Lawyers for “Fake Sheikh” Mazher Mahmood have failed to win a High Court injunction preventing a documentary from revealing his appearance.

A Panorama programme examining the methods of the undercover investigative journalist is due to be shown on BBC One on Monday November 10.

Refusing the injunction, which would have covered any images taken since April 5, 2006 not already in the public domain, the judge, Sir David Eady, said the court had “no reason to restrict the corporation’s freedom of speech or editorial discretion”.

Mr Mahmood was refused permission to appeal but can still apply to the Court of Appeal direct.

A Panorama programme will look at 'Fake Sheikh' Mazher Mahmood © Provided by Press Association A Panorama programme will look at ‘Fake Sheikh’ Mazher Mahmood After the ruling, the BBC said it would not broadcast any images of Mr Mahmood in trailers for the programme, which had been taken after April 2006 except for those already in the public domain, between now and 6pm on November 10.

Mr Mahmood exposed various personalities while working at the now defunct News of the World, using his disguise as a sheikh.

But, after the collapse of the drugs trial of pop star Tulisa Contostavlos in July, a judge said there were grounds to believe he had lied.

Mr Mahmood, who denies any wrongdoing and has not been charged, is currently suspended by The Sun and a number of cases in which he was set to be a witness have been dropped by the Crown Prosecution Service while investigations continue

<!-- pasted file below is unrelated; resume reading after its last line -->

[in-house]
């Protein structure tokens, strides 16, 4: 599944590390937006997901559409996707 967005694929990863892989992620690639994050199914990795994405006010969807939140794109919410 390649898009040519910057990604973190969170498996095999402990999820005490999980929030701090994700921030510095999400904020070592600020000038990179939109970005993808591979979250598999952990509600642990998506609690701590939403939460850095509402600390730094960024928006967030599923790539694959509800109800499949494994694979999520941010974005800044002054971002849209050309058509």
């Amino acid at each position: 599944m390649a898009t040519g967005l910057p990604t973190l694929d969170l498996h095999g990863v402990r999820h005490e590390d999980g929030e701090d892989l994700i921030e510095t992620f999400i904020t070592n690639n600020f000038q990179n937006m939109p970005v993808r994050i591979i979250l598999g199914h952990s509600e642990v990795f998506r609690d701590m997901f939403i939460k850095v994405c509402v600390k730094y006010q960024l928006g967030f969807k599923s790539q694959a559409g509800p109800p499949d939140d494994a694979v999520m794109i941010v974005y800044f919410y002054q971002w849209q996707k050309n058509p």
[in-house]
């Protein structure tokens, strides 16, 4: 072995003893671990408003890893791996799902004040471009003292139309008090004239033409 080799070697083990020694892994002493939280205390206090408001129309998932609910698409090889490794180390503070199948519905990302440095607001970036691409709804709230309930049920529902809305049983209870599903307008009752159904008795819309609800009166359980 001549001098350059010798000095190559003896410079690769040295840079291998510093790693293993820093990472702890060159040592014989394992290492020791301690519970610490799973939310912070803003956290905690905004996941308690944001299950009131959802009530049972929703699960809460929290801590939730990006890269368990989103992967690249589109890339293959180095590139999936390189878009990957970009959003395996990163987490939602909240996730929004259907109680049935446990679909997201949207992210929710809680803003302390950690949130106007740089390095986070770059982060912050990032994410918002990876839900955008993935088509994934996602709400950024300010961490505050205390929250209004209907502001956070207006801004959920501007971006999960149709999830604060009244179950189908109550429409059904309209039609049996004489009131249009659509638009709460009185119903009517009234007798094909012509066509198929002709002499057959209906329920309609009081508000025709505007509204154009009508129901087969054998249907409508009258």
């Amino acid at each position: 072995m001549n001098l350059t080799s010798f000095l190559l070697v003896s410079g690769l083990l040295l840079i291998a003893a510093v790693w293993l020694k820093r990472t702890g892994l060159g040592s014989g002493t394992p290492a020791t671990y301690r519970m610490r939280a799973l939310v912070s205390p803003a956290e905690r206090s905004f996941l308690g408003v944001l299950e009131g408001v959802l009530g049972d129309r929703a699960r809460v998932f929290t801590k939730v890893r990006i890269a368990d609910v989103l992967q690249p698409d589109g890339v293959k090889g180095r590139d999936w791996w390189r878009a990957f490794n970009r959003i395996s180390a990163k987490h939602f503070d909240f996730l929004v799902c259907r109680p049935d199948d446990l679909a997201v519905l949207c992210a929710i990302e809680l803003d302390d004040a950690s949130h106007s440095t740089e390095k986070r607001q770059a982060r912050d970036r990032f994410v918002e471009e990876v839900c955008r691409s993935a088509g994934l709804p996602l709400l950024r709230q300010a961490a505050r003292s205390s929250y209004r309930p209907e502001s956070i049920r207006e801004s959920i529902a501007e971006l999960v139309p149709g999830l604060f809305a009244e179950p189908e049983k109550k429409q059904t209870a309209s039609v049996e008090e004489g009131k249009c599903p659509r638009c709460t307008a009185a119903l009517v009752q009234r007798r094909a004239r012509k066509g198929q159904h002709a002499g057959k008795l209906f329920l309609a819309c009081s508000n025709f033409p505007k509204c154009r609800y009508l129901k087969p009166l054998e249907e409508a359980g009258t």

His counsel, Adam Speker, told the judge in London that showing his current appearance in a broadcast which was likely to be watched by millions was intrusive and not in the public interest.

Because of his work, threats had been made to Mr Mahmood, who lived a reclusive life in secure accommodation with 24-hour surveillance and where his neighbours did not know his real identity, said counsel.

Mr Mahmood had been filmed in shadow during an appearance on the Andrew Marr show in 2008, photos in a memoir he had written were not sufficient to identify him and various courts, including the Leveson inquiry, had taken steps to conceal his physical identity.

Manuel Barca QC, for the BBC, said that Mr Mahmood’s identity was no secret and that the case was not about any fears for his safety but about protecting his livelihood and the shelf life of his professional stock-in-trade.

He said the public interest was self-evident, not least in the context of the Contostavlos trial.

The judge said it was an unusual “if not unique” application.

He ruled that Mr Mahmood had not discharged the heavy burden of proof under the Articles of the Human Rights Act upon which he relied.